This event is co-sponsored by the Early Careers, Community, and Digital Innovation teams, and is part of our Tech for Good Programme, which is focused on using our digital, technology and business expertise to create positive impacts in the world.  It is also an important part of our hands-on, impact-focused approach to learning and development in our Graduate Programme.

ELATT is an award-winning digital skills training college offering opportunities for learning and qualifications to under-served people, helping them get the skills they need to succeed in the workplace.

Anthony Harmer, CEO of ELATT, said,
‘As an education charity with big ideas but limited resources, this Hackathon provides us with an invaluable opportunity to draw on the insight and expertise in the Sopra Steria team to help us improve our services for our students and turn our ambitions into reality.’

Kaila Yates, Sopra Steria Chief Marketing Officer and board sponsor of our Community Programme said,
‘We know that digital technologies are transforming organisations every day.  We believe that our charitable partners like ELATT will be able to do more with digital, and helping them make a difference for their students and the London communities they serve is an exciting opportunity for us and a great example of our Tech for Good programme.’

For more information, have a look at the original blog on Sopra Steria's website:

Read more

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How mentoring can support your learning at ELATT


“ELATT is a place that motivates you to achieve your goals. The staff are always happy to help you.” 

Sheldon’s experience of helpful tutors and mentoring during his studies shows our dedication to students getting first-rate support; that’s why our tutors are among the only 5% who received Grade 1 (outstanding) at our last Ofsted inspection and are here to support you through your studies.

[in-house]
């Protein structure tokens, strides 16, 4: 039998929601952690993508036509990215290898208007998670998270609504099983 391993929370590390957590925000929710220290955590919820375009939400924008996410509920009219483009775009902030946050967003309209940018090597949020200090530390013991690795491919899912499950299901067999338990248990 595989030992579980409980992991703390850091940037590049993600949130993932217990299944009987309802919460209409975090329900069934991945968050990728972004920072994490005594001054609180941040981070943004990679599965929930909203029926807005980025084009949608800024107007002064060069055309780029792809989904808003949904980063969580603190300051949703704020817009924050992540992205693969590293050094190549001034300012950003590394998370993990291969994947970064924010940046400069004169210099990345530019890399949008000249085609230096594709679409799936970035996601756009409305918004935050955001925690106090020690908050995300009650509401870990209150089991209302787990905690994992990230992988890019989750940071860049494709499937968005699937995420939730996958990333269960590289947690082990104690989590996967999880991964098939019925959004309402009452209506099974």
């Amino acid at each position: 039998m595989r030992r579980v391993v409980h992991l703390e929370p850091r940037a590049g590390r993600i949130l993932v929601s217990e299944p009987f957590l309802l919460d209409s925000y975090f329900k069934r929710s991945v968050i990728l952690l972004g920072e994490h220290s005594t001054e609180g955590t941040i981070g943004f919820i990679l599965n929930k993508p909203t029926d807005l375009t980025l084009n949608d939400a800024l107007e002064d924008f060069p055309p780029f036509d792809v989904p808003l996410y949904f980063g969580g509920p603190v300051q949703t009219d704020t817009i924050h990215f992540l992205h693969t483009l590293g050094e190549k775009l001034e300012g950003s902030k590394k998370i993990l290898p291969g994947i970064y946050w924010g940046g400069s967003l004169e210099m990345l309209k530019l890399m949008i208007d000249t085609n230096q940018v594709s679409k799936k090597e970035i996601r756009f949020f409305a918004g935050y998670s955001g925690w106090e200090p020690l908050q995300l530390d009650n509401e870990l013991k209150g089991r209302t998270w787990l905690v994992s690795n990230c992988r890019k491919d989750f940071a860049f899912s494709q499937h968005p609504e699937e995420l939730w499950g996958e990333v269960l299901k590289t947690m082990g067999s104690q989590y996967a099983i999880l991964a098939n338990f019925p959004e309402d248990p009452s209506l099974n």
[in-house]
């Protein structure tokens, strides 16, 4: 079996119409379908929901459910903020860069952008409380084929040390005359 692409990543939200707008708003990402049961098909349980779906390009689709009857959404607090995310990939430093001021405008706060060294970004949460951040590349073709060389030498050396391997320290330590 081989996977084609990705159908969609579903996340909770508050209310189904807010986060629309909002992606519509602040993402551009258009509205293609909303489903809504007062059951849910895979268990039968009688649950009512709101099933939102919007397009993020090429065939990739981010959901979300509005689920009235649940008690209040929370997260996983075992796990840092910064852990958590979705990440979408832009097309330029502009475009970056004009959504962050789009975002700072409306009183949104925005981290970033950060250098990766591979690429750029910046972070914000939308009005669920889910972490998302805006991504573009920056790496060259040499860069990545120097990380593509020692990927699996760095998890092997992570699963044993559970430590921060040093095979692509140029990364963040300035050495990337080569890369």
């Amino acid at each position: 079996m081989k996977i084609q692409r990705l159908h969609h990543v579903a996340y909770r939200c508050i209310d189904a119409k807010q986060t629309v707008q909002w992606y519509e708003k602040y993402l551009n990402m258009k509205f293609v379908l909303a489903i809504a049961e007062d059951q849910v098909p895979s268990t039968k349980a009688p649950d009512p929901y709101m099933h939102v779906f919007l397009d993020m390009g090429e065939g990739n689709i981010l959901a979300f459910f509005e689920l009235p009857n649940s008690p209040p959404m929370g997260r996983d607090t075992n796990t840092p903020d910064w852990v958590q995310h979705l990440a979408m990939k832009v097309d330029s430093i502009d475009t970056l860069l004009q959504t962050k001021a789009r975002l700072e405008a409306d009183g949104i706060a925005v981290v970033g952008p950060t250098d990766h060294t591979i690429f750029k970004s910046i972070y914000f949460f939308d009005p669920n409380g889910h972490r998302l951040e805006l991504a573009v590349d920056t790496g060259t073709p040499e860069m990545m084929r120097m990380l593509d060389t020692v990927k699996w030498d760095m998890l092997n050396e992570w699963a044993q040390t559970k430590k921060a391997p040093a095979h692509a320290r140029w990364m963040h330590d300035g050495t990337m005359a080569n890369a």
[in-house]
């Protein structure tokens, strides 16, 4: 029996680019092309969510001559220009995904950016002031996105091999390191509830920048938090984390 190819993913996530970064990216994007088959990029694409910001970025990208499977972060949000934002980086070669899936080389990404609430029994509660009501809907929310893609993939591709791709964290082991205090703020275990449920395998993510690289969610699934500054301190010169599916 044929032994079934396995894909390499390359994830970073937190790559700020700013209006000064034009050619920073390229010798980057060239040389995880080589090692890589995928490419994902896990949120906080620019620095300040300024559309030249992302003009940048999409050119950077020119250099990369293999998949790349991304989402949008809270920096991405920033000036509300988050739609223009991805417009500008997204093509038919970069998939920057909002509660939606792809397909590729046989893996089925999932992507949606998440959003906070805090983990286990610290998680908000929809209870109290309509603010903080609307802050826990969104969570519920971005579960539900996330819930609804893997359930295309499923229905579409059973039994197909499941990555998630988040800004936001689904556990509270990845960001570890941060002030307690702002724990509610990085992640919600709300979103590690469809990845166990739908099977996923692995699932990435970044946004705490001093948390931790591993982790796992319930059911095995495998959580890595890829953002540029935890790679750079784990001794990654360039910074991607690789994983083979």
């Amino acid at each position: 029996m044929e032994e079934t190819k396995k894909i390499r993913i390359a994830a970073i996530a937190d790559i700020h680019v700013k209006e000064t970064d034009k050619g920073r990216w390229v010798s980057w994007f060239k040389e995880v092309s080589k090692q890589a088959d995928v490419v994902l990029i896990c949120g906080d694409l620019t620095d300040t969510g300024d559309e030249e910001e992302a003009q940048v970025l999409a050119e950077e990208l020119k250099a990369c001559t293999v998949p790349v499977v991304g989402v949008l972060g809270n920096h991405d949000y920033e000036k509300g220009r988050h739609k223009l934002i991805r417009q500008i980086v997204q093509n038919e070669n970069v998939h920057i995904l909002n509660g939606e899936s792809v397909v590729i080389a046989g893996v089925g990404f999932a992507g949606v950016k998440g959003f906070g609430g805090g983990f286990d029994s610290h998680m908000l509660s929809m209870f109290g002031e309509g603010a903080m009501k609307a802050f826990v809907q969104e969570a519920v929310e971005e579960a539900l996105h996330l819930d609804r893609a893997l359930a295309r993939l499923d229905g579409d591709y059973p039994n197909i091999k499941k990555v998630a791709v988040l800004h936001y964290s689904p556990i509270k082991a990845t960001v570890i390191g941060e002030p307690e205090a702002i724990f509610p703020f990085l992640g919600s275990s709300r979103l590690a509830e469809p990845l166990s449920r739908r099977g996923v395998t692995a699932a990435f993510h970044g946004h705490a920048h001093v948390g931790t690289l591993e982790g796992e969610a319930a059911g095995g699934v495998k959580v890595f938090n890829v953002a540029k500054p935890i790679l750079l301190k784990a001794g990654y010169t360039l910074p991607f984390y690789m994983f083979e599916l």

Martina also turned to her mentor when a challenge arose, and a solution could be found that allowed her to both work and make it through her course successfully. “I got a job and thought I would have to stop the course as my shift pattern fell on my study day. My advisor said I could continue with the course and arranged for me to have support on my days off to cover the course and class hours.” 

Starting a course or developing your skills is a process of discovery and is, often, a struggle. It may be that mentors lending you a hearing ear or advising you during your studies is just what you need to get support and complete your course successfully.

Meet Oran

“I believe it is important to understand what is going on for our learners, in all aspects of their life, to help them to achieve. This is why our provision is so successful”. Oran is here to mentor students or provide coaching when they need it, and has been doing so for 15 years, 5 of which have been at ELATT. He has qualifications in counselling for both young people and adults, has trained in coaching and mentoring, and is currently training as a SENCO.

Whether you need information on how to improve your practical life circumstances, coaching sessions or solutions for learning challenges, Oran is here for you. He offers one-to-one sessions to find the tailored support you will need to complete your course to the best of your ability.